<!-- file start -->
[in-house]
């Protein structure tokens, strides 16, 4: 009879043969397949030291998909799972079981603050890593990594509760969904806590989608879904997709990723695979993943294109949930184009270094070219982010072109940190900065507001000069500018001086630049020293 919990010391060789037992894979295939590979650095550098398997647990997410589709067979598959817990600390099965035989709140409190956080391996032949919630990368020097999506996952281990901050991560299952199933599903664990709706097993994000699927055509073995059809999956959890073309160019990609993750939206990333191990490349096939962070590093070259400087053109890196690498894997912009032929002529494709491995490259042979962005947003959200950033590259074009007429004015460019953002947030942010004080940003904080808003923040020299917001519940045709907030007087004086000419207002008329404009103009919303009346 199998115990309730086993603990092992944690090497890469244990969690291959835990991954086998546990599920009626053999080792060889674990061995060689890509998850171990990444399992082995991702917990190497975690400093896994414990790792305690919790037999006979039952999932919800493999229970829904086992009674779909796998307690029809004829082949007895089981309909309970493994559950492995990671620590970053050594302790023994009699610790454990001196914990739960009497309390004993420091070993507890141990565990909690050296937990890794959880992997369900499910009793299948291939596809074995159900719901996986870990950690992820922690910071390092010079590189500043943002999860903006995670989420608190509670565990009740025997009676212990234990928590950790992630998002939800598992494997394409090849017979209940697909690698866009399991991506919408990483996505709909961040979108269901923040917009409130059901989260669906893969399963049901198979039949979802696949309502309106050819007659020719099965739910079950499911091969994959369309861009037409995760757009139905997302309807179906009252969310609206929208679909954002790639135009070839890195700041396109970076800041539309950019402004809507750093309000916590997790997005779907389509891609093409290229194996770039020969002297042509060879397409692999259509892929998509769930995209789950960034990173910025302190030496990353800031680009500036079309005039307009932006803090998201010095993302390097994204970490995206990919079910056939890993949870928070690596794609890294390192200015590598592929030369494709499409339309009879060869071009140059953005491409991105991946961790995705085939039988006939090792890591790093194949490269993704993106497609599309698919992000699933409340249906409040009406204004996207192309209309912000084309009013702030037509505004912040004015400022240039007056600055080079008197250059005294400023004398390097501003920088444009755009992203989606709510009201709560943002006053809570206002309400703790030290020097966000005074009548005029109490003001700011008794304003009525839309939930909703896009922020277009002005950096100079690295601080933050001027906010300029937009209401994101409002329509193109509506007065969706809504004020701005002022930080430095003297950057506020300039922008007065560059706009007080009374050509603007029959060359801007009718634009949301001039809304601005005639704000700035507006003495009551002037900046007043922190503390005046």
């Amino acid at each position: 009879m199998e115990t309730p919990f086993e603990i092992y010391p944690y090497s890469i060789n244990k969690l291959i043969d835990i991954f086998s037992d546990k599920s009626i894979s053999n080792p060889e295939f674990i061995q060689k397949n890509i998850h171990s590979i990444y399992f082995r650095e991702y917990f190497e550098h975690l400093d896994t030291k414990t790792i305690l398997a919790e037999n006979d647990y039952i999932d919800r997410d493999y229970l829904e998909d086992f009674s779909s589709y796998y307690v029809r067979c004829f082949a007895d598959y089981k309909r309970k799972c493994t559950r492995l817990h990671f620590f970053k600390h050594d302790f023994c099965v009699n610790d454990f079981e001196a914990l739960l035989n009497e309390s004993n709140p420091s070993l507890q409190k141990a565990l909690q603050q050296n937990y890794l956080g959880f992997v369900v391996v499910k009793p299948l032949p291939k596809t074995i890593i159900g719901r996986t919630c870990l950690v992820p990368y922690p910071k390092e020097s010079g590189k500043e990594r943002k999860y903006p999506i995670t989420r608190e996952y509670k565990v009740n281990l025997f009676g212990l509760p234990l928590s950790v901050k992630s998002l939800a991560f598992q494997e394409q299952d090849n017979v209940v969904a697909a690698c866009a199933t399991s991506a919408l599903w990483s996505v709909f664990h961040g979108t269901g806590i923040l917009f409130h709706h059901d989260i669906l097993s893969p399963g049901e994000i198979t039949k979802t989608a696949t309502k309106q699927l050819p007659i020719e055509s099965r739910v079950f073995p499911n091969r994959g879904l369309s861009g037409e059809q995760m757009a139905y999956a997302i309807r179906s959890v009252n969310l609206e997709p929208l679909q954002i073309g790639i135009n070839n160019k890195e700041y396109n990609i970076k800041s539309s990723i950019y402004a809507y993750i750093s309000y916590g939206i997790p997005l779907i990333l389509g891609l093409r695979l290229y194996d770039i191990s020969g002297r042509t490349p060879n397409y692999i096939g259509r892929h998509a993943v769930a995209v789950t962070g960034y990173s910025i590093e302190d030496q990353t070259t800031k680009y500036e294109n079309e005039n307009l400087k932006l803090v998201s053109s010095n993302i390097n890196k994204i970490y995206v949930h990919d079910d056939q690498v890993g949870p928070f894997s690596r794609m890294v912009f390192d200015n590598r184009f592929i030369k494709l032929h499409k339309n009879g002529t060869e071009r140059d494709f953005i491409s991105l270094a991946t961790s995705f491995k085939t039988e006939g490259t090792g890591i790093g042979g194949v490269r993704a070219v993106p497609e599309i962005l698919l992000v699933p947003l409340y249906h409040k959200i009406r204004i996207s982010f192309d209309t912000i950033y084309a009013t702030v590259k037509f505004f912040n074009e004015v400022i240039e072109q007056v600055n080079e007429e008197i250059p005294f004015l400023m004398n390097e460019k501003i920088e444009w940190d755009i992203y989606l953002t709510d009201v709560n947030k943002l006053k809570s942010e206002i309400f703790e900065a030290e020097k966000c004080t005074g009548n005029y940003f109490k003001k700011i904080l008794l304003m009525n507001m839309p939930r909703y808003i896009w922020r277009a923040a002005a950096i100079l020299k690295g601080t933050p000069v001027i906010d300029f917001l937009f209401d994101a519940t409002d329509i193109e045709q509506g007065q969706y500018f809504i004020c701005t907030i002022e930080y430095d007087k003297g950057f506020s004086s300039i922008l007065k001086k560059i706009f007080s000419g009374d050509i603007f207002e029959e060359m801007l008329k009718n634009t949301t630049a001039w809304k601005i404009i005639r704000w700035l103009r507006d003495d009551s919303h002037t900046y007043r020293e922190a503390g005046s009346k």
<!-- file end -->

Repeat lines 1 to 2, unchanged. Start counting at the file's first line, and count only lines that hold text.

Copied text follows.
[in-house]
């Protein structure tokens, strides 16, 4: 009879043969397949030291998909799972079981603050890593990594509760969904806590989608879904997709990723695979993943294109949930184009270094070219982010072109940190900065507001000069500018001086630049020293 919990010391060789037992894979295939590979650095550098398997647990997410589709067979598959817990600390099965035989709140409190956080391996032949919630990368020097999506996952281990901050991560299952199933599903664990709706097993994000699927055509073995059809999956959890073309160019990609993750939206990333191990490349096939962070590093070259400087053109890196690498894997912009032929002529494709491995490259042979962005947003959200950033590259074009007429004015460019953002947030942010004080940003904080808003923040020299917001519940045709907030007087004086000419207002008329404009103009919303009346 199998115990309730086993603990092992944690090497890469244990969690291959835990991954086998546990599920009626053999080792060889674990061995060689890509998850171990990444399992082995991702917990190497975690400093896994414990790792305690919790037999006979039952999932919800493999229970829904086992009674779909796998307690029809004829082949007895089981309909309970493994559950492995990671620590970053050594302790023994009699610790454990001196914990739960009497309390004993420091070993507890141990565990909690050296937990890794959880992997369900499910009793299948291939596809074995159900719901996986870990950690992820922690910071390092010079590189500043943002999860903006995670989420608190509670565990009740025997009676212990234990928590950790992630998002939800598992494997394409090849017979209940697909690698866009399991991506919408990483996505709909961040979108269901923040917009409130059901989260669906893969399963049901198979039949979802696949309502309106050819007659020719099965739910079950499911091969994959369309861009037409995760757009139905997302309807179906009252969310609206929208679909954002790639135009070839890195700041396109970076800041539309950019402004809507750093309000916590997790997005779907389509891609093409290229194996770039020969002297042509060879397409692999259509892929998509769930995209789950960034990173910025302190030496990353800031680009500036079309005039307009932006803090998201010095993302390097994204970490995206990919079910056939890993949870928070690596794609890294390192200015590598592929030369494709499409339309009879060869071009140059953005491409991105991946961790995705085939039988006939090792890591790093194949490269993704993106497609599309698919992000699933409340249906409040009406204004996207192309209309912000084309009013702030037509505004912040004015400022240039007056600055080079008197250059005294400023004398390097501003920088444009755009992203989606709510009201709560943002006053809570206002309400703790030290020097966000005074009548005029109490003001700011008794304003009525839309939930909703896009922020277009002005950096100079690295601080933050001027906010300029937009209401994101409002329509193109509506007065969706809504004020701005002022930080430095003297950057506020300039922008007065560059706009007080009374050509603007029959060359801007009718634009949301001039809304601005005639704000700035507006003495009551002037900046007043922190503390005046």